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Wednesday, 19 September, 2001, 14:29 GMT 15:29 UK
US exports slump
A Boeing test center building in Seattle
The world is no longer so keen on US aircraft
US exports in July took their biggest monthly dive in a decade, indicating that America's economy was slowing sharply well before last week's attacks.

The 2.5% month-on-month export drop, combined with a 2.1% slowing in imports, pushed the US trade deficit to $28.8bn.

America's persistently huge trade deficit has long been one of its most pressing economic problems.

And as the country's industry takes a knock from the effects of the terrorist attacks, the export slump is only likely to worsen.

Deep-seated problems

The release of already-outmoded figures may no longer have the same effect on Wall Street as under normal circumstances.

But the figures show that the US's economic problems do not stem wholly from the attacks.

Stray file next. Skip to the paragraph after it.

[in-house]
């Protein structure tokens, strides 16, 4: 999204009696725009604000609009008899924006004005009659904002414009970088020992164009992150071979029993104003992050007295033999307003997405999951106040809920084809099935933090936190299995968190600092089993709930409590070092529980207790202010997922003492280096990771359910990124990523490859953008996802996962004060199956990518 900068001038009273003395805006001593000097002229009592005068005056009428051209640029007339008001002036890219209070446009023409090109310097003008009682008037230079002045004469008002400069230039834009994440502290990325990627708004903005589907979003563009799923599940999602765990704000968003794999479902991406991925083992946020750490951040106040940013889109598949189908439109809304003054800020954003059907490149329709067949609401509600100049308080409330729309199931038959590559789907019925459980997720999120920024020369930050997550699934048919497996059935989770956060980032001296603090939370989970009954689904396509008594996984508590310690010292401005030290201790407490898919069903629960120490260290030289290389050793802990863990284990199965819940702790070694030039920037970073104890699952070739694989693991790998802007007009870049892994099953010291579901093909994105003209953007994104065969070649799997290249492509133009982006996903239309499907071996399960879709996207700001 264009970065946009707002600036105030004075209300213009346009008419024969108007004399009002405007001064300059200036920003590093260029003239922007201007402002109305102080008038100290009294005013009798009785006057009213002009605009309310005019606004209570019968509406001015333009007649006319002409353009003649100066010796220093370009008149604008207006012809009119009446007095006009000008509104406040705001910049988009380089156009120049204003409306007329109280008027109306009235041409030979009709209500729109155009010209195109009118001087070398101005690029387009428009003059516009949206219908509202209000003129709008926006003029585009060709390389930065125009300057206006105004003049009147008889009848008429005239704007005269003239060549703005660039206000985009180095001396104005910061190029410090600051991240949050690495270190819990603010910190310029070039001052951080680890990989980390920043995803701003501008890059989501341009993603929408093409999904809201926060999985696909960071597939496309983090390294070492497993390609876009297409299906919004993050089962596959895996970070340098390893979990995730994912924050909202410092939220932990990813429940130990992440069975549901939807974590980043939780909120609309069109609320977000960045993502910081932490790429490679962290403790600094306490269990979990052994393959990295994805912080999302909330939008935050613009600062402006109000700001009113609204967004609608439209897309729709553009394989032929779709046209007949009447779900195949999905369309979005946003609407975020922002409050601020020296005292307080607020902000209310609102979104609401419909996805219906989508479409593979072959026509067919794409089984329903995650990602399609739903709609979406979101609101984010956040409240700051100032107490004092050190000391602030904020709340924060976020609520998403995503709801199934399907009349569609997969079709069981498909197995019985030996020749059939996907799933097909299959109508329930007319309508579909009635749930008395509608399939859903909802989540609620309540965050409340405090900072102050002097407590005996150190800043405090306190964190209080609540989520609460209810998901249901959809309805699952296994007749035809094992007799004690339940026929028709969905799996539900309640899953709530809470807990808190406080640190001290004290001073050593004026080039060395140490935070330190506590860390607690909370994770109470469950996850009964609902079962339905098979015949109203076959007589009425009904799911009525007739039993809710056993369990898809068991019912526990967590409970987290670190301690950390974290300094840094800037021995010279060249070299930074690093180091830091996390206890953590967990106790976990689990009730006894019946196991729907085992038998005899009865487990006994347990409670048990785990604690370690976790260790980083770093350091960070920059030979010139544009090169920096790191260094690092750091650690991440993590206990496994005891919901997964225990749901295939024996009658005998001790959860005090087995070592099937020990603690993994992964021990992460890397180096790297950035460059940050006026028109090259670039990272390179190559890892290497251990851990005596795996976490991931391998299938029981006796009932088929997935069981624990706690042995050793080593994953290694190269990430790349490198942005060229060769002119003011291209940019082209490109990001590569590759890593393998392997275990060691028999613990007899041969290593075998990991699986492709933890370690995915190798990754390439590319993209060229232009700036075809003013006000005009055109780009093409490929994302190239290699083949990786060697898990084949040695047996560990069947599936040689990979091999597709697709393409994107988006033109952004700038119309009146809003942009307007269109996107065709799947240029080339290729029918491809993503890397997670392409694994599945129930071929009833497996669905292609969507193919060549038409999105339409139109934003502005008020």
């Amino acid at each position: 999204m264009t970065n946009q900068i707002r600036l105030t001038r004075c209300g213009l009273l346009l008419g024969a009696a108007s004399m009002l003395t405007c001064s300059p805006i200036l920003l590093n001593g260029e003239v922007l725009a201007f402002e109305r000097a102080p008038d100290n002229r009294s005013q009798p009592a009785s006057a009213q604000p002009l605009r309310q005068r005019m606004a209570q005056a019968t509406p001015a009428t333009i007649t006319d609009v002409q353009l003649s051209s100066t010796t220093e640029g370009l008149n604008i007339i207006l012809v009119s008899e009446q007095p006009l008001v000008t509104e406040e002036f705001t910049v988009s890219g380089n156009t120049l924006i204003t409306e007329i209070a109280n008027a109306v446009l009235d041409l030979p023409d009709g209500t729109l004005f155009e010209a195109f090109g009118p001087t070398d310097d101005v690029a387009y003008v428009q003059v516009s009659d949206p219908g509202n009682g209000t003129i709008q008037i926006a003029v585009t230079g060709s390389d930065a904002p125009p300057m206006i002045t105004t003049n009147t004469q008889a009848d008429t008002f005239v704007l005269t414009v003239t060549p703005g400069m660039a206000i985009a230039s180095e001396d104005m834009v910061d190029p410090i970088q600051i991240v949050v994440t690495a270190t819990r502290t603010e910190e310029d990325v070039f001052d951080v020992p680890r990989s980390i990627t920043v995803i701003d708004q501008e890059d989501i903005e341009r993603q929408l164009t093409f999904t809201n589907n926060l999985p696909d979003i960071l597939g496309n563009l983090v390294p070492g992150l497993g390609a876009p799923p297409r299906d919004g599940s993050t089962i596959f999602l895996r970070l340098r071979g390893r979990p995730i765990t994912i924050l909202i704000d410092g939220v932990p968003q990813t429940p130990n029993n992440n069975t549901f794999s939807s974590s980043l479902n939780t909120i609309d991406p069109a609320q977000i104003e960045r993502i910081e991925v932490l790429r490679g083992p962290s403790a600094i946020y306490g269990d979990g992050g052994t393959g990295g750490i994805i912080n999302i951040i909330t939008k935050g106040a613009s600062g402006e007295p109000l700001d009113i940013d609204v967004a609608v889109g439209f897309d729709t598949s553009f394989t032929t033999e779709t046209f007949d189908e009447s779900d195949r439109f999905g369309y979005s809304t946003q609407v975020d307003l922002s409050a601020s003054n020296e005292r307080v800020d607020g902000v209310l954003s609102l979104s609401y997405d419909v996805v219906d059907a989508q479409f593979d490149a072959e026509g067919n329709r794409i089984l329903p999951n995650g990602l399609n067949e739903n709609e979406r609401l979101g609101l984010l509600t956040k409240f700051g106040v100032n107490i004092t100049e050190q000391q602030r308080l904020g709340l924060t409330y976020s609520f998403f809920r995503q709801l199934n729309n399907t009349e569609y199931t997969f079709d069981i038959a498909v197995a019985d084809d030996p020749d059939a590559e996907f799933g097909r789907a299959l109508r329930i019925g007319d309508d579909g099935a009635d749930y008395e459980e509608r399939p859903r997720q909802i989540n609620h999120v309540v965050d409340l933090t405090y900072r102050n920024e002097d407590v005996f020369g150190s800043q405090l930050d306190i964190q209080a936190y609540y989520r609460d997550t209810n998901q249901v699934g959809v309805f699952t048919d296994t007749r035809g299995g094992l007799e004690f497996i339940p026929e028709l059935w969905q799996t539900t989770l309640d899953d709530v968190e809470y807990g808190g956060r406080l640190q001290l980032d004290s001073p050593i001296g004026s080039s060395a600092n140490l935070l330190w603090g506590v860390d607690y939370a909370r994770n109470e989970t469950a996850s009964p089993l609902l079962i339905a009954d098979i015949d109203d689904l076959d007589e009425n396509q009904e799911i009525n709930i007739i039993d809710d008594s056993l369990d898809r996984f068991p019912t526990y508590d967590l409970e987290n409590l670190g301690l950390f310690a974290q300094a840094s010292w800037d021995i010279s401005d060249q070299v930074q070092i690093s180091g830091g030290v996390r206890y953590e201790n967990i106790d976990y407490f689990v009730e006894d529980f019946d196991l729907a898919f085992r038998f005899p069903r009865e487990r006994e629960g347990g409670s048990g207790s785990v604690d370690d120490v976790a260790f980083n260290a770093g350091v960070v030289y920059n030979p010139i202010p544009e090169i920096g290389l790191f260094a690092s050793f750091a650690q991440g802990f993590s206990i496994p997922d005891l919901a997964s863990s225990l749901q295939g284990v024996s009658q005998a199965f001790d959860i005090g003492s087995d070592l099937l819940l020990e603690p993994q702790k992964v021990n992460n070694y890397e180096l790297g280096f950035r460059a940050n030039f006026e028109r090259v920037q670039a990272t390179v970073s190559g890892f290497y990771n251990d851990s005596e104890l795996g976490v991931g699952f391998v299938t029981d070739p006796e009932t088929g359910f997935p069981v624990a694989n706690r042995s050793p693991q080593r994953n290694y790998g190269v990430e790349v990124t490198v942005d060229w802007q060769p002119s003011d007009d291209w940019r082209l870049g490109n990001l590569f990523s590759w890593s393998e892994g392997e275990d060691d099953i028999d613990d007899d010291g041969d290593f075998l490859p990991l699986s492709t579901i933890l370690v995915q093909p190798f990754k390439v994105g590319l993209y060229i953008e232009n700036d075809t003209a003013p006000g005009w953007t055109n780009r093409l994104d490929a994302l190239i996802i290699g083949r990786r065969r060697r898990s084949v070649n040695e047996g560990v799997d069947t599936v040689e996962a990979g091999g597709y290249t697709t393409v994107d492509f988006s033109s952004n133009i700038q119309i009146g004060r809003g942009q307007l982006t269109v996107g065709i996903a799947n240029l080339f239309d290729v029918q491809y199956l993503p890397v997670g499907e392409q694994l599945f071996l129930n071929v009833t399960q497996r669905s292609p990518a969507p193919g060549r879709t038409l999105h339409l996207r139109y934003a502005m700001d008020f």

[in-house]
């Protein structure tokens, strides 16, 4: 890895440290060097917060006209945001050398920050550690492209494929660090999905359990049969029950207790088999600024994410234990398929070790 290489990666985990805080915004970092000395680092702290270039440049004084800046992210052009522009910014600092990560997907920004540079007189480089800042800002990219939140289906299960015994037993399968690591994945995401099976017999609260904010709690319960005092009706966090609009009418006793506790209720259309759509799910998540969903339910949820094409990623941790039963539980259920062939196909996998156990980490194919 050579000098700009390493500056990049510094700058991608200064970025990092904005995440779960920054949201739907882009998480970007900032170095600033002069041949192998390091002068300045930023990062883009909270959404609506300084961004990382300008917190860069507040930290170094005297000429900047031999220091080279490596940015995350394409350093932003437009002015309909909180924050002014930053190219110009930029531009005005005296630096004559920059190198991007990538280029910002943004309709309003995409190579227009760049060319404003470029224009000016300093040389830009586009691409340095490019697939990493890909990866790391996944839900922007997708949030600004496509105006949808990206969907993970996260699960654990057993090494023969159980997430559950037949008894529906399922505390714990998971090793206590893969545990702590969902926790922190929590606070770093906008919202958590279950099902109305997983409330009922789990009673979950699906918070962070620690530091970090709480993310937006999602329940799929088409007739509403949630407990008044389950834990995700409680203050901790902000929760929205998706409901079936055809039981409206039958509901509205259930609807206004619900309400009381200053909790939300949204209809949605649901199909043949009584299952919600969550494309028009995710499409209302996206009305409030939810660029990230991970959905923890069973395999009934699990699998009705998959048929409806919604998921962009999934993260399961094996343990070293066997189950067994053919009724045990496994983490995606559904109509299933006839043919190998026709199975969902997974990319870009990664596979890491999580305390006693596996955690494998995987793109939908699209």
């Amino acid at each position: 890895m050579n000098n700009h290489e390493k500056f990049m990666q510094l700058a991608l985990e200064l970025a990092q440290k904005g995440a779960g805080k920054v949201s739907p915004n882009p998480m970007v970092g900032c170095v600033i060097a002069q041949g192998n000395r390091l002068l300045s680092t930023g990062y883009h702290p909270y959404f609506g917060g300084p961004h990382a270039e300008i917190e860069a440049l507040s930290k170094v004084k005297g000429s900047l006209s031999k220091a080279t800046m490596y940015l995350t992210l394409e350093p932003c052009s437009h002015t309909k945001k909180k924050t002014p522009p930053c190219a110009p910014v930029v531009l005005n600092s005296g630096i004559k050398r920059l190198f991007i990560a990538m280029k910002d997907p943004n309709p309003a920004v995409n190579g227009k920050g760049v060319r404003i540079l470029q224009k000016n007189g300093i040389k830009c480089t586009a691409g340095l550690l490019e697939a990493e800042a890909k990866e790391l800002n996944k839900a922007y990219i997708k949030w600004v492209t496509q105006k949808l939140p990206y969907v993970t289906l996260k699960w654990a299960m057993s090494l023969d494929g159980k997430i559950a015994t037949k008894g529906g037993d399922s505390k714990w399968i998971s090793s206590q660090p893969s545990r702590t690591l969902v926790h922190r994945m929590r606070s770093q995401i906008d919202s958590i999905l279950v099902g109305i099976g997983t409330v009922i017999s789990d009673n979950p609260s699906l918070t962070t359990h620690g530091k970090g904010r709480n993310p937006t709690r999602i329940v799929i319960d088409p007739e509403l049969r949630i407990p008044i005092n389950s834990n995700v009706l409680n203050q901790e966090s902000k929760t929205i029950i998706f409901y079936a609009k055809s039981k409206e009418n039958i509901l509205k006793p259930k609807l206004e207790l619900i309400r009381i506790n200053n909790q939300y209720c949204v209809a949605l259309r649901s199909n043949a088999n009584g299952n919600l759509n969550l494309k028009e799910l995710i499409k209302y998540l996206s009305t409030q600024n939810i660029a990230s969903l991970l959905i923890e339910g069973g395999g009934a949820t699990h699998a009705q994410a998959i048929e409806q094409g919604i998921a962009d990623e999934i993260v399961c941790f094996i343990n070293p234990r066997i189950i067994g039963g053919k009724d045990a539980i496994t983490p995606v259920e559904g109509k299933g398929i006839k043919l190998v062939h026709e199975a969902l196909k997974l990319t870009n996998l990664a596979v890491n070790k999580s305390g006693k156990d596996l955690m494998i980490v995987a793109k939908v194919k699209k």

American export-oriented firms have found it increasingly hard to compete in recent years, battered by price competition from firms based in developing countries, and the global slowdown in demand for technology.

The worst-performing export sector was the ailing aviation business.

Exports of civilian aircraft - almost all produced by Boeing - plummeted by 5.8% on the month.

Demand down

Demand within the US is also plainly weak.

Imports of "capital goods" - the technology and equipment used by firms in their production - slumped by 3.1% month on month in July, far outpacing the overall decline in imports.

The worst-hit markets were semiconductors, computer accessories and other electronic products.

This will be viewed by analysts as especially worrying, as US import demand fuels economic activity around the world, especially in the tech-dependent producing countries of Asia.


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See also:

17 Sep 01 | Business
Economy in the balance
13 Sep 01 | Business
Will US consumer confidence fade?
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